Last month we talked about Drug-Free Workplace Policies After Legalization and discussed the evolving landscape of workplace policies after cannabis was legalized in Michigan. Many private employers are now considering whether revise their employee handbooks and drug testing policies, and if so, what those changes may look like. But what if you are a cannabusiness? Is it reasonable have a “drug-free” work policy for a business that is in the marijuana industry? How should you craft one that doesn’t discriminate against your employees, but also protects you from liability?
First, it’s important to note that cannabis companies have the same rights as other private employers under Michigan law. Generally, private employers enjoy broad discretion in how they enforce their workplace policies regarding drug usage and testing procedures. If an employer wishes to have a conservative drug testing policy in their workplace, they can continue to enforce a prohibition on cannabis usage and cite the federal Controlled Substances Act as the basis for their prohibition. Employers can also limit the testing to any illicit substance (not including marijuana), or test only on suspicion of being under the influence while in the workplace or after a workplace incident report has been filed. Additionally, there is no legal requirement for any private company to have a drug-free workplace policy, so an employer could always choose to not include one as part of their policies and procedures.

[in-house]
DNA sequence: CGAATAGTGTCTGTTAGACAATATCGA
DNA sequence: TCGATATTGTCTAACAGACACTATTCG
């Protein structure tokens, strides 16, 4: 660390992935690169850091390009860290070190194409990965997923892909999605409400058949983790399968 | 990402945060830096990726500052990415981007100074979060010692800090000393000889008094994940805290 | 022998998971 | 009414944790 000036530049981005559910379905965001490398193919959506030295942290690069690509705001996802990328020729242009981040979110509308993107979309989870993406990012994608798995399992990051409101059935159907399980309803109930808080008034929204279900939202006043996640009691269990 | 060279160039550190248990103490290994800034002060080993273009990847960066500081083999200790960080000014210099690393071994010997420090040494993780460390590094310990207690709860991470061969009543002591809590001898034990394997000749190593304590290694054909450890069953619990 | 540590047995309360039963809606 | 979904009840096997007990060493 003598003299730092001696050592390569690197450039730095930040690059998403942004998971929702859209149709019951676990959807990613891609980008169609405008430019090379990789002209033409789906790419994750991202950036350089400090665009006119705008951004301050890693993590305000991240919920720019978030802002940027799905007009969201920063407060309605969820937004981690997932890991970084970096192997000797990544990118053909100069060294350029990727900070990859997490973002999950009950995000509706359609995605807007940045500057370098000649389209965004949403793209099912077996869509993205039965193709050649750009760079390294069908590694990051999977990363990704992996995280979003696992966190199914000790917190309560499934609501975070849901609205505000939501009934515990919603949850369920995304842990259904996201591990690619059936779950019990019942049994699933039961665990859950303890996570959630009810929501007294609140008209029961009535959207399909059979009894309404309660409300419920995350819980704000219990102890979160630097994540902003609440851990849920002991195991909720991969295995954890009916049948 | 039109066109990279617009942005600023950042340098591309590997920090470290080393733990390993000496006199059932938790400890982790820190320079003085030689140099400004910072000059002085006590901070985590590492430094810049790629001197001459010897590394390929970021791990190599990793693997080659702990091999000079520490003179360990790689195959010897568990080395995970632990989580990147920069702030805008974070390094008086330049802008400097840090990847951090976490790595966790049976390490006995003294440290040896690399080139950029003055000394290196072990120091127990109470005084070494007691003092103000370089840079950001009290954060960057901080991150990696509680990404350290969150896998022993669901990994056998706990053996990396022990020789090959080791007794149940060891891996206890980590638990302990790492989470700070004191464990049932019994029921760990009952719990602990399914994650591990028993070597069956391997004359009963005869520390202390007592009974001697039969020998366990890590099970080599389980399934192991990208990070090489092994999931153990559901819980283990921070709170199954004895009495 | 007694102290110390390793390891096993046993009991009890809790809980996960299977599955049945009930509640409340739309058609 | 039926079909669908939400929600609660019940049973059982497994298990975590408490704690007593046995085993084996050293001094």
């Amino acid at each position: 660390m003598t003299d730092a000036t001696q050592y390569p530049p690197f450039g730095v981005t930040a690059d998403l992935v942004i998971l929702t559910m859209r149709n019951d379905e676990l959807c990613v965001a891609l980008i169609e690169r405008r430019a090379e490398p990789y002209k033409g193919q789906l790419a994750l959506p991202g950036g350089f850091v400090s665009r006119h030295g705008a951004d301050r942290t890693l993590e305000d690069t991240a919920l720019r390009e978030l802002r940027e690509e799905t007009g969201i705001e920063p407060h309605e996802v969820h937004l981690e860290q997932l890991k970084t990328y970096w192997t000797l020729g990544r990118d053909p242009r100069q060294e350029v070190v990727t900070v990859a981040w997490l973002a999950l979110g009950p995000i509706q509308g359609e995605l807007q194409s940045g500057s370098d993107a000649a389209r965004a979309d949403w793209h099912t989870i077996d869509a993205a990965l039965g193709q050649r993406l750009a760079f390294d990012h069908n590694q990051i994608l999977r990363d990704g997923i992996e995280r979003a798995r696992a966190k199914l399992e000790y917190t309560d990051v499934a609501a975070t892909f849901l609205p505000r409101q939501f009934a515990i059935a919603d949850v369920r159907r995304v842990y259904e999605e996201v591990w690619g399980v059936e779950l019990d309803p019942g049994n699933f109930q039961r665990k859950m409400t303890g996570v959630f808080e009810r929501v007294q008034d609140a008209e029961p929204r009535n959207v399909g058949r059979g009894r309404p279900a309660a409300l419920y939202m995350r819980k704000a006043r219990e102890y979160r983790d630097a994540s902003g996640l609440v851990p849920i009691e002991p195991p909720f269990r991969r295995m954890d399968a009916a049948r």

So what makes sense for cannabusinesses? This industry is in a unique position because the level of regulation associated with these licensed businesses encourages employers to enforce strict policies and protocols, but the workplace culture may lend itself to a more relaxed view.
When thinking about creating a drug testing policy, consider your business model and the culture you want to create. Some marijuana license types make sense for a no-tolerance approach to cannabis usage – it’s obviously a safety concern for secured transporters to be under the influence, as well as employees who work with the heavy machinery used by processors and safety compliance centers. These employers may consider completely banning the consumption of marijuana during the course of employment, or simply prohibit being under the influence of cannabis during work hours.
Other marijuana businesses, such as provisioning centers, may anticipate their employees to use personal knowledge or recommendations to assist consumers. For these employers, there is an appeal to not have a drug-free policy at all. However, I would suggest that any individual working under the influence in the workplace is a liability and could lead to significant ramifications. An employee who is under the influence of marijuana could accidentally lead to an inaccurate entry on the state’s seed-to-sale tracking software, resulting in a discrepancy between sales and inventory. A budtender who is advising consumers on which product is better for a medical condition may provide inaccurate or incomplete information. To reduce the possibility of error or liability, we encourage cannabusinesses to consider drafting a drug-free workplace policy that prohibits employees from being under the influence while “on the clock”.
Additionally, a drug-free policy is only as strong as the enforcement of it. To avoid potential claims of discrimination, employers have to be careful to test randomly, equally, or for good cause. There are several methods to apply this – employers could set up a random testing schedule, require all applicants to pass a drug screen prior to furnishing an offer of employment, or require testing as part of a workplace incident investigation. By choosing a drug-free workplace policy that fits the business’s needs and is neutral in application, a cannabusiness can significantly reduce error, liability, and claims of discrimination based on selection for drug testing.
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